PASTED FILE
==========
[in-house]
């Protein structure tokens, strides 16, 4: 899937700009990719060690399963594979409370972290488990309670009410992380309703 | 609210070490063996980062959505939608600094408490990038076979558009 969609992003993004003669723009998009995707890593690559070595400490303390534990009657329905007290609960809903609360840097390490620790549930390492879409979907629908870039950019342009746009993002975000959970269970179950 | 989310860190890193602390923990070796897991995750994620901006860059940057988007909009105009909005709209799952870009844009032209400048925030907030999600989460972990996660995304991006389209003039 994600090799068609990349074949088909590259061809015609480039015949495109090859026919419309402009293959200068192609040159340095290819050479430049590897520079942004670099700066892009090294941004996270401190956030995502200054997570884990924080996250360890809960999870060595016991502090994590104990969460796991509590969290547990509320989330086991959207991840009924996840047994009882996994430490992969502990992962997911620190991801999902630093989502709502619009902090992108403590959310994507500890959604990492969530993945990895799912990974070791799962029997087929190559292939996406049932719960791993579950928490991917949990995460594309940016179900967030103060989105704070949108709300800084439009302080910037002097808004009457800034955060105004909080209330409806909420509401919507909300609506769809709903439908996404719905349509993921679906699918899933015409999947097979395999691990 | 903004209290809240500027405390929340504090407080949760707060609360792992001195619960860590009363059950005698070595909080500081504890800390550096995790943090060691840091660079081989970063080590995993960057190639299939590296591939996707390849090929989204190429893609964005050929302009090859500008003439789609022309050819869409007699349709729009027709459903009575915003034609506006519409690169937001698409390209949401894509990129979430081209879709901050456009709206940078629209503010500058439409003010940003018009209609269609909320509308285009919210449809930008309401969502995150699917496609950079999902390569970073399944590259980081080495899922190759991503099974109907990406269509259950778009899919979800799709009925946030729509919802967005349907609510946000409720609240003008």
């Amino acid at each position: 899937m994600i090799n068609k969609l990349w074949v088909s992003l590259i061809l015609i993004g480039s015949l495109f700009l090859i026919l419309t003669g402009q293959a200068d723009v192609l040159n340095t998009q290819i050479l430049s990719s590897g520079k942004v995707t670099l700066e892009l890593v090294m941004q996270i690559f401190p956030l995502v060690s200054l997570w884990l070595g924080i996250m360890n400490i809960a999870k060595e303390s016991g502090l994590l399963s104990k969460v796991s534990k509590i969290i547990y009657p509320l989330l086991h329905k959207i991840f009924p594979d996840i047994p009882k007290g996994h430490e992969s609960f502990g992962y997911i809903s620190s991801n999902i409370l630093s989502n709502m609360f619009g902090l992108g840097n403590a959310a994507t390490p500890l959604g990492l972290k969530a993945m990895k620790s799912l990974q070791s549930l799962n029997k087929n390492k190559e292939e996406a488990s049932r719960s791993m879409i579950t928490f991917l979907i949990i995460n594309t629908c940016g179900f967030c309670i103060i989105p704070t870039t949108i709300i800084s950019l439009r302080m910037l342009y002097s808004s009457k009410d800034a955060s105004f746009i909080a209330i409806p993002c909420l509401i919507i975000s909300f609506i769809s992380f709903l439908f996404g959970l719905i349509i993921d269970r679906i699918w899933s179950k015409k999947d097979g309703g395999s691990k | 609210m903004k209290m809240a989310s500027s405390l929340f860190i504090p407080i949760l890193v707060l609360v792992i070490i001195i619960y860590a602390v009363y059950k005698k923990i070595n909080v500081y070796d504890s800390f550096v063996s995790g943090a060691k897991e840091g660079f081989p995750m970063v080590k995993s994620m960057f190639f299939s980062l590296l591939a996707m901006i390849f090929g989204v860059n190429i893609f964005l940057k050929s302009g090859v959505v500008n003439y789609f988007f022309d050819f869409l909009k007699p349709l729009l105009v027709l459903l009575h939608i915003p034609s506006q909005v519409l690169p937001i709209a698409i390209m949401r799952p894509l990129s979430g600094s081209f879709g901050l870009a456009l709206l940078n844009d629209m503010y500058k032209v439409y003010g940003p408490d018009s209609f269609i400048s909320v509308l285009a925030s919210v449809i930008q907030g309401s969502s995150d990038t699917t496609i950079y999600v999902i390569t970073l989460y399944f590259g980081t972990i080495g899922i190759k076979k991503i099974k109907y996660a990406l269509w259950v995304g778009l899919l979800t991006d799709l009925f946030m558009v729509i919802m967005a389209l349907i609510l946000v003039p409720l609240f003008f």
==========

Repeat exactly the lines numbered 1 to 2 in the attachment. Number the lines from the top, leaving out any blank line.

[in-house]
């Protein structure tokens, strides 16, 4: 899937700009990719060690399963594979409370972290488990309670009410992380309703 | 609210070490063996980062959505939608600094408490990038076979558009 969609992003993004003669723009998009995707890593690559070595400490303390534990009657329905007290609960809903609360840097390490620790549930390492879409979907629908870039950019342009746009993002975000959970269970179950 | 989310860190890193602390923990070796897991995750994620901006860059940057988007909009105009909005709209799952870009844009032209400048925030907030999600989460972990996660995304991006389209003039 994600090799068609990349074949088909590259061809015609480039015949495109090859026919419309402009293959200068192609040159340095290819050479430049590897520079942004670099700066892009090294941004996270401190956030995502200054997570884990924080996250360890809960999870060595016991502090994590104990969460796991509590969290547990509320989330086991959207991840009924996840047994009882996994430490992969502990992962997911620190991801999902630093989502709502619009902090992108403590959310994507500890959604990492969530993945990895799912990974070791799962029997087929190559292939996406049932719960791993579950928490991917949990995460594309940016179900967030103060989105704070949108709300800084439009302080910037002097808004009457800034955060105004909080209330409806909420509401919507909300609506769809709903439908996404719905349509993921679906699918899933015409999947097979395999691990 | 903004209290809240500027405390929340504090407080949760707060609360792992001195619960860590009363059950005698070595909080500081504890800390550096995790943090060691840091660079081989970063080590995993960057190639299939590296591939996707390849090929989204190429893609964005050929302009090859500008003439789609022309050819869409007699349709729009027709459903009575915003034609506006519409690169937001698409390209949401894509990129979430081209879709901050456009709206940078629209503010500058439409003010940003018009209609269609909320509308285009919210449809930008309401969502995150699917496609950079999902390569970073399944590259980081080495899922190759991503099974109907990406269509259950778009899919979800799709009925946030729509919802967005349907609510946000409720609240003008």